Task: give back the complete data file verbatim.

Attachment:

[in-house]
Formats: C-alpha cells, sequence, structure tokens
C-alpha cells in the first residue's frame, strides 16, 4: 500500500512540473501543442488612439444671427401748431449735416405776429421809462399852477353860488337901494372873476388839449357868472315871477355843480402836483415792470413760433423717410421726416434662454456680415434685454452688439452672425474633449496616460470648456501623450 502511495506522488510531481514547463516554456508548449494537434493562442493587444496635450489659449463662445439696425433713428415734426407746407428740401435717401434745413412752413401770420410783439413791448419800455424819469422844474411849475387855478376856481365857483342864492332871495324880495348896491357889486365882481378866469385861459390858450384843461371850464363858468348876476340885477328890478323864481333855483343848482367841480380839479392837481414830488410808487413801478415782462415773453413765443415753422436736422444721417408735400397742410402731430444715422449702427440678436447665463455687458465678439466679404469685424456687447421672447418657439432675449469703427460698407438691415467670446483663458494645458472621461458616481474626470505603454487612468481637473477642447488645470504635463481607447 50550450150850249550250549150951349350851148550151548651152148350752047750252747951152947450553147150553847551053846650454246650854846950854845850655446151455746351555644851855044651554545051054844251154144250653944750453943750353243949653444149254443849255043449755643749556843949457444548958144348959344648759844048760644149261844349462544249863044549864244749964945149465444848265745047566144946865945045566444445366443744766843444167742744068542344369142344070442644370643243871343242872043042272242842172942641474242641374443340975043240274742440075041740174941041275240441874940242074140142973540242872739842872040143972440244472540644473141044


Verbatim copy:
[in-house]
Formats: C-alpha cells, sequence, structure tokens
C-alpha cells in the first residue's frame, strides 16, 4: 500500500512540473501543442488612439444671427401748431449735416405776429421809462399852477353860488337901494372873476388839449357868472315871477355843480402836483415792470413760433423717410421726416434662454456680415434685454452688439452672425474633449496616460470648456501623450 502511495506522488510531481514547463516554456508548449494537434493562442493587444496635450489659449463662445439696425433713428415734426407746407428740401435717401434745413412752413401770420410783439413791448419800455424819469422844474411849475387855478376856481365857483342864492332871495324880495348896491357889486365882481378866469385861459390858450384843461371850464363858468348876476340885477328890478323864481333855483343848482367841480380839479392837481414830488410808487413801478415782462415773453413765443415753422436736422444721417408735400397742410402731430444715422449702427440678436447665463455687458465678439466679404469685424456687447421672447418657439432675449469703427460698407438691415467670446483663458494645458472621461458616481474626470505603454487612468481637473477642447488645470504635463481607447 50550450150850249550250549150951349350851148550151548651152148350752047750252747951152947450553147150553847551053846650454246650854846950854845850655446151455746351555644851855044651554545051054844251154144250653944750453943750353243949653444149254443849255043449755643749556843949457444548958144348959344648759844048760644149261844349462544249863044549864244749964945149465444848265745047566144946865945045566444445366443744766843444167742744068542344369142344070442644370643243871343242872043042272242842172942641474242641374443340975043240274742440075041740174941041275240441874940242074140142973540242872739842872040143972440244472540644473141044